If you live to be more than half a century you find yourself repeating certain things over and over. For example, you may eat Chinese food every New Year’s Eve, or you may vacation at Cape May every summer. And then there are the little things. You may get a Cafe Mocha at Starbucks every Thursday or a bagel every Friday. We are creatures of habit. There is comfort in sameness and predictability.
Well if you do something on the same day every year, and year after year, it’s safe to say you have created a tradition. Traditions start out innocently enough. There is a spark of inspiration and an act that is received well by others.
“Let’s host a Halloween party,” you may have said innocently back when such parties were rare. Now, 20 years later, you are still hosting that party. It’s a tradition.
As readers of this blog know, I was married on the day after Thanksgiving in 1978. So after my new bride and I returned from our honeymoon, it was time to prepare for Christmas. Back then, the Christmas season did not actually start until Santa arrived in the Macy’s Parade on Thanksgiving. And since the official Christmas season began later, it was not unusual for people to begin shopping just a week or two before Christmas. I was just at that point.
If you’re like me, one of the first things you did as a new couple was to merge your book and record collections. And so on a Monday afternoon in early December 1978 I merged my Christmas records with my wife’s. Back then, my work schedule got me home several hours before my wife. So after looking at all the combined Christmas music, I decided that I had some time and we needed a mix tape highlighting the best Christmas recordings from our respective collections.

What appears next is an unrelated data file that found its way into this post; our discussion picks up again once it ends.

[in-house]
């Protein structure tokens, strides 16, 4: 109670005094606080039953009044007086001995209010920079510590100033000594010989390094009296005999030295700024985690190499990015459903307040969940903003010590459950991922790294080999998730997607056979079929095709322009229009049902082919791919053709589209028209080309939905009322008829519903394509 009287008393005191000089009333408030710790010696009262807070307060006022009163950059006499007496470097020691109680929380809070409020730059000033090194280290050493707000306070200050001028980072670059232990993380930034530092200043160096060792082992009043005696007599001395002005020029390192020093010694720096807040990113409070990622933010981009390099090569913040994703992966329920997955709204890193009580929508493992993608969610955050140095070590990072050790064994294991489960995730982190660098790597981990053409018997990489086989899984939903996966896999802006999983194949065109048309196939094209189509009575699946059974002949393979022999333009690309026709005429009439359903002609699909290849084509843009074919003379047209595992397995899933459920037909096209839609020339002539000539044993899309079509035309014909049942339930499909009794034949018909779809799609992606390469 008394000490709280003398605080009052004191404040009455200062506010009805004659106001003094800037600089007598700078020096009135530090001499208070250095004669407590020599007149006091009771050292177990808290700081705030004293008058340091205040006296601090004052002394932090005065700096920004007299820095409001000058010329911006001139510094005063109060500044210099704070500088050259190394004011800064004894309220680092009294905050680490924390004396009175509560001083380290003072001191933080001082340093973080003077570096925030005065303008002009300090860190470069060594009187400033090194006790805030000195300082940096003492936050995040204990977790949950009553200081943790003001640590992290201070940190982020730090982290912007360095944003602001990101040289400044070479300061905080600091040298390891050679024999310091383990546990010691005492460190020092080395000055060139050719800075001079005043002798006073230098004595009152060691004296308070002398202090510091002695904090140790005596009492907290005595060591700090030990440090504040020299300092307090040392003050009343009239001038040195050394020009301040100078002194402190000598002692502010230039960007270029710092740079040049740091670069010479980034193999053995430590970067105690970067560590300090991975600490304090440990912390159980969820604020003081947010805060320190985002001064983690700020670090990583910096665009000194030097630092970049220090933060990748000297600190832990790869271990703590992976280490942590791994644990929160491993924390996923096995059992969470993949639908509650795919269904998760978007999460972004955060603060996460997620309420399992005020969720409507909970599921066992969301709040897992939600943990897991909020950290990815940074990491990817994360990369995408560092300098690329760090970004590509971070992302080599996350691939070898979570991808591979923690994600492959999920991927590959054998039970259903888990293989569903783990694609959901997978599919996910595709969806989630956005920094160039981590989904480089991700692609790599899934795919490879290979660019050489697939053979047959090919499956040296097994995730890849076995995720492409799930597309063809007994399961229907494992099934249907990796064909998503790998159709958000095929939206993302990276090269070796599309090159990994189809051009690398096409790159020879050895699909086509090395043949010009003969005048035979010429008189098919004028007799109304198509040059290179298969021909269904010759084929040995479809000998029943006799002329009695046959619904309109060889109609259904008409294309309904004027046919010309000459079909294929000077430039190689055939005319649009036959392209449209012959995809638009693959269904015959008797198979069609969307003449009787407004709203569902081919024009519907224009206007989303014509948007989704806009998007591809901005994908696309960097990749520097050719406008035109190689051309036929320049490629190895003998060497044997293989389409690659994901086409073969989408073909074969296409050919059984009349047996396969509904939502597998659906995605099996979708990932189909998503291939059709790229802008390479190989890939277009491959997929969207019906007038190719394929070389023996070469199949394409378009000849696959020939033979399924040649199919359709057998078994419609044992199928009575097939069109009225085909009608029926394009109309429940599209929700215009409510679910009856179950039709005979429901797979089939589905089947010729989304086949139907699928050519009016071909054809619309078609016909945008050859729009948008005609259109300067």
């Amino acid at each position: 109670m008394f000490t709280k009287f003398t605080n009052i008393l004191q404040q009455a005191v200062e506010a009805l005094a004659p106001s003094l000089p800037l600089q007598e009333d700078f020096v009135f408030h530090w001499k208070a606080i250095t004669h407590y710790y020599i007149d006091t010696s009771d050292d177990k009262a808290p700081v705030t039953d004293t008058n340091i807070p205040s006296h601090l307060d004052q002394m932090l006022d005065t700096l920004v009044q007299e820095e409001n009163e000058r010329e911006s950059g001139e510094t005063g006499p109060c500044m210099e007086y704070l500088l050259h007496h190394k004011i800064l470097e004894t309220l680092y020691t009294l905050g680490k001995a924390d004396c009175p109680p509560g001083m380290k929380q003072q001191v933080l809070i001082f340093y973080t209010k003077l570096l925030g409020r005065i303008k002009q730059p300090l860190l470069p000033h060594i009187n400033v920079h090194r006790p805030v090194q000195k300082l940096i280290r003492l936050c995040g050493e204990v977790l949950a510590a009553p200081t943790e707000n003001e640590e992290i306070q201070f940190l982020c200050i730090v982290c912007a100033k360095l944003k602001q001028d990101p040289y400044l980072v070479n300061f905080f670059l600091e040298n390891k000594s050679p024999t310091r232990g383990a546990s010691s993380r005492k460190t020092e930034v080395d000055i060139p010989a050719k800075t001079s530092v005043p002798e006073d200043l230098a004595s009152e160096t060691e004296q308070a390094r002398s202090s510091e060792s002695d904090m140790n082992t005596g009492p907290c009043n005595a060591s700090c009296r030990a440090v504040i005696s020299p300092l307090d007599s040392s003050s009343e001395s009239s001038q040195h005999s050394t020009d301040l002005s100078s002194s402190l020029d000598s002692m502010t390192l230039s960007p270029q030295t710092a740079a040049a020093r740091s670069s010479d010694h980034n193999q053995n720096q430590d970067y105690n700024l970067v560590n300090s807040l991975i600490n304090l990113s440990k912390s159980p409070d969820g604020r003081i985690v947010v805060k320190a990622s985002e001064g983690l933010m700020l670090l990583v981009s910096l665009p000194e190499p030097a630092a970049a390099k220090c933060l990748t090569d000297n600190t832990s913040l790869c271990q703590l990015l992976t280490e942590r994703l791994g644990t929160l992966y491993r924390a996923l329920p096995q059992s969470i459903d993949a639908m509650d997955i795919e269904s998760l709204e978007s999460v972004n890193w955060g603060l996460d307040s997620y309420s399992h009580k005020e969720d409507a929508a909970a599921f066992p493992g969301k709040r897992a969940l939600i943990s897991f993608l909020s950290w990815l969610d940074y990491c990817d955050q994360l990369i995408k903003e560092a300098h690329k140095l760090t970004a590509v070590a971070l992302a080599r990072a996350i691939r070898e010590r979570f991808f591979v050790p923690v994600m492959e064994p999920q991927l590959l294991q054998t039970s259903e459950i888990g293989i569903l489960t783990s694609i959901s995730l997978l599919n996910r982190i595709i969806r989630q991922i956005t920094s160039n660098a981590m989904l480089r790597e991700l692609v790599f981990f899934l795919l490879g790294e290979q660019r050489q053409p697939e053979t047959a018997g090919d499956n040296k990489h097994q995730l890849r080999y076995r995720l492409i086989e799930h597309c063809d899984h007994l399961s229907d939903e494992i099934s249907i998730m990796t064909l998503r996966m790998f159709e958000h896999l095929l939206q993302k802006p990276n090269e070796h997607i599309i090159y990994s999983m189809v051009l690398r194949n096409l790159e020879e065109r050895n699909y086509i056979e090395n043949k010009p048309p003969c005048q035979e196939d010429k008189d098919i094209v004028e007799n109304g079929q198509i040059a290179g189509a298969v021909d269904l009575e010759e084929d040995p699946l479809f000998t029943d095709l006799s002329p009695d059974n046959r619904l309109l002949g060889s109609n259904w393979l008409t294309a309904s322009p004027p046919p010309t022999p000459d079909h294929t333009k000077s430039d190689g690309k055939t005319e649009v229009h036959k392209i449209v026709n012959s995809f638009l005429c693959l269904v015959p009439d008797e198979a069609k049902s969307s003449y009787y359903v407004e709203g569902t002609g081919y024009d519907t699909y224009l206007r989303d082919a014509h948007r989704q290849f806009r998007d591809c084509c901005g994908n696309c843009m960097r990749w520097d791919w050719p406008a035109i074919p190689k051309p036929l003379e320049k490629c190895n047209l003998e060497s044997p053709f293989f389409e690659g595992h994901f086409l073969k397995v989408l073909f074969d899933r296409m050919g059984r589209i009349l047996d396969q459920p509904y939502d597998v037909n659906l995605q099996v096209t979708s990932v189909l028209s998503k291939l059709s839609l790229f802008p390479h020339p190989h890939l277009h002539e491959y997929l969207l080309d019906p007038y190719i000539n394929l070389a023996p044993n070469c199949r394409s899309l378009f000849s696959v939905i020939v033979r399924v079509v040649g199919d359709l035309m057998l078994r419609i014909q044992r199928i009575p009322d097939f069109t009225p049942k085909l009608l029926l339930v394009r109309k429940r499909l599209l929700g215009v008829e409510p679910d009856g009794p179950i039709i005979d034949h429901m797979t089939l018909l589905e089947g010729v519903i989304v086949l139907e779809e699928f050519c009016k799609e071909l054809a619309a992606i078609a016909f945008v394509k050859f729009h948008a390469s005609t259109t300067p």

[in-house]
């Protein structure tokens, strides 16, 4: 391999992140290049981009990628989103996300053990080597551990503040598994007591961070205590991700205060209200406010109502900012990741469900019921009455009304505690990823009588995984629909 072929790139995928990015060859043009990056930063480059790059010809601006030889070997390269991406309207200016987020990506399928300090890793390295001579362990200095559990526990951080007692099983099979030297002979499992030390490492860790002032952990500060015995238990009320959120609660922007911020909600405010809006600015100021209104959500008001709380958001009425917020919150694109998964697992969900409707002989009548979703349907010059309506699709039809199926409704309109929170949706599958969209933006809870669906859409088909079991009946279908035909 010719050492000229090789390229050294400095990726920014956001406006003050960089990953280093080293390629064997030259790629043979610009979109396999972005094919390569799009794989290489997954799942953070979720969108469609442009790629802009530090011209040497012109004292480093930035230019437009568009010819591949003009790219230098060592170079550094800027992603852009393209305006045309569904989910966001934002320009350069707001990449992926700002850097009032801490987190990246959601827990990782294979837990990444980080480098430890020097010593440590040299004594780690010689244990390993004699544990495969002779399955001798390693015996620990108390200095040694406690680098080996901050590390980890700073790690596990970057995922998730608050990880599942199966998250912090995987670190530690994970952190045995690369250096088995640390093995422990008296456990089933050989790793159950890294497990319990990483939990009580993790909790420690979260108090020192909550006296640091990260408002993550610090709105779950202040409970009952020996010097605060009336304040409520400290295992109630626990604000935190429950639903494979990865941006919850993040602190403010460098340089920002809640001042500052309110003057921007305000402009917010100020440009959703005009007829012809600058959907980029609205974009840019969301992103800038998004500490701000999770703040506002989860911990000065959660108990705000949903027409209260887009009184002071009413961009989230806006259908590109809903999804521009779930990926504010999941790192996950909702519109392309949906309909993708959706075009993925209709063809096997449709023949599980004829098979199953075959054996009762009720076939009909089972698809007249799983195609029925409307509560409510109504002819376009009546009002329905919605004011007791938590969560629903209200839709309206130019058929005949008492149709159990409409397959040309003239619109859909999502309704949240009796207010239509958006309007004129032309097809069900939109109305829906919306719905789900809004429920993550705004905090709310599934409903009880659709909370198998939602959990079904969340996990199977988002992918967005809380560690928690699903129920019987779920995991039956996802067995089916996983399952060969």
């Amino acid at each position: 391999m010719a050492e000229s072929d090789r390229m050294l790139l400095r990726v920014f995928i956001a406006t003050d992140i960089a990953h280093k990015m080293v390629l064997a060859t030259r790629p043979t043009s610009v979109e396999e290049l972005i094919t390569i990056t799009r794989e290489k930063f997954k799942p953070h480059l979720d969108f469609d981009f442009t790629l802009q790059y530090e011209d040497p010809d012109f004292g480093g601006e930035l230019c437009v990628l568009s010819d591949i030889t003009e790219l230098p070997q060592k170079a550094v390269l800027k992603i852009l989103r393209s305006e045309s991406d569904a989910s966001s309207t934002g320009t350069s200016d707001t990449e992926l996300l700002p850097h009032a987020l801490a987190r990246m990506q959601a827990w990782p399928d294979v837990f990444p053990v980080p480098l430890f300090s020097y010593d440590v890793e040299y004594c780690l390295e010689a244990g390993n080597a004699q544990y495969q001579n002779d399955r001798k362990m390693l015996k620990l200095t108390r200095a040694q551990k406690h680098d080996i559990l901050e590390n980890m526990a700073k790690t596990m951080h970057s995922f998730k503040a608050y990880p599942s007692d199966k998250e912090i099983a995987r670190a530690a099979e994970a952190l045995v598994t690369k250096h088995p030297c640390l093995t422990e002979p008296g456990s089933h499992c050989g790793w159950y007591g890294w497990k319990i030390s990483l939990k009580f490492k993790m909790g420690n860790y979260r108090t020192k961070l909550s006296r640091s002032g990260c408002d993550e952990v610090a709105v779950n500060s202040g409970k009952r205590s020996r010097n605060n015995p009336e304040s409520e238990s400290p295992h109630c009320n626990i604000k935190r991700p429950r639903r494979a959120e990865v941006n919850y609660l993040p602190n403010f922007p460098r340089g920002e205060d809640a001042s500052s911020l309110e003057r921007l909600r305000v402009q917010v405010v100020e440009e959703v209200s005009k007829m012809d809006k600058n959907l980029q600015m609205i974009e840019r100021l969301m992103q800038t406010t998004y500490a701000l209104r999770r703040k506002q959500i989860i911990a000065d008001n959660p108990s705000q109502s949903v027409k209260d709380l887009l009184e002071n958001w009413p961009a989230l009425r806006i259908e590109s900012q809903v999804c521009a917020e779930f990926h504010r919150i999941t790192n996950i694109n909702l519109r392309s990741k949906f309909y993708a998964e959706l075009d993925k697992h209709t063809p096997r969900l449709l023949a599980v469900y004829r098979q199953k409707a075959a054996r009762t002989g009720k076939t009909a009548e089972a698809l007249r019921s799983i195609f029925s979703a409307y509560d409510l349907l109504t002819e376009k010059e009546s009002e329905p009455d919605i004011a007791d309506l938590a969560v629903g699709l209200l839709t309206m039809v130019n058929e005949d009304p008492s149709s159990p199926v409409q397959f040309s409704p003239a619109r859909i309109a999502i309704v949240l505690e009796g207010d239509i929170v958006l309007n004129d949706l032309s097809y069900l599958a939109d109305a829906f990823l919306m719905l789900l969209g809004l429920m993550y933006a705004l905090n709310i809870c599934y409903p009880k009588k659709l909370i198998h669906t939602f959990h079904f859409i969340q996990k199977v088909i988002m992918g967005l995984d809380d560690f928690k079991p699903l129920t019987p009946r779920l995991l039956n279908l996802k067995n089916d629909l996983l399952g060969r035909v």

I wanted to use tracks from the Carpenters Christmas album because it was one that we both loved. I put the needle down on the record and heard Richard Carpenter’s ethereal voice reciting the words to “O Come O Come Emmanuel” at the start of a great instrumental medley of songs. But I didn’t want to start the mix tape out cold with a solo voice. Just then, I noticed that my Philadelphia-born wife had in her collection a recording of Christmas music by Eugene Ormandy and the Philadelphia Symphony. And as luck would have it, there was a beautiful string-heavy recording of “O Come O Come Emmanuel.” I had my opening to the Christmas mix tape. We would go from the lush sounds of the Philadelphia Symphony right into Richard Carpenter’s solo voice and then on to that great medley.
It continued that way throughout the tape. I would use an instrumental followed by a vocal of the same song. Herb Alpert’s Christmas album (one record in both our collections) provided many of the instrumentals. My collection provided vocals by Dean Martin, Frank Sinatra and Bing Crosby. My wife’s collection provided the same from Andy Williams and Perry Como. At the end, we had a beautiful mixing of our favorite Christmas music. My wife liked it so much, she put a label on the cassette box naming this “The Good Christmas Tape.”
That could have been the end of the story, but here is where tradition comes in. The next year, on the Sunday after Thanksgiving, we came home from church, having celebrated the first Sunday of Advent. One of the hymns traditionally sung in Catholic churches on the first Sunday of Advent is “O Come O Come Emmanuel.” Having that tune in my head, as soon as we got home, I put the “Good Christmas Tape” in the cassette player and the beautiful sounds of Eugene Ormandy’s version of “O Come O Come Emmanuel” filled the apartment. A tradition had begun.
The following year on the same Sunday I played the same tape, and the year after that, and the year after that. And so it was that when I played “The Good Christmas Tape” this year (transferred to a CD sometime in the ’90s), I announced it as the 36th consecutive year. It’s amazing how fast the years have gone by, and how great it is to have a tradition to herald the season. Because after all, tradition is what the holiday season is all about.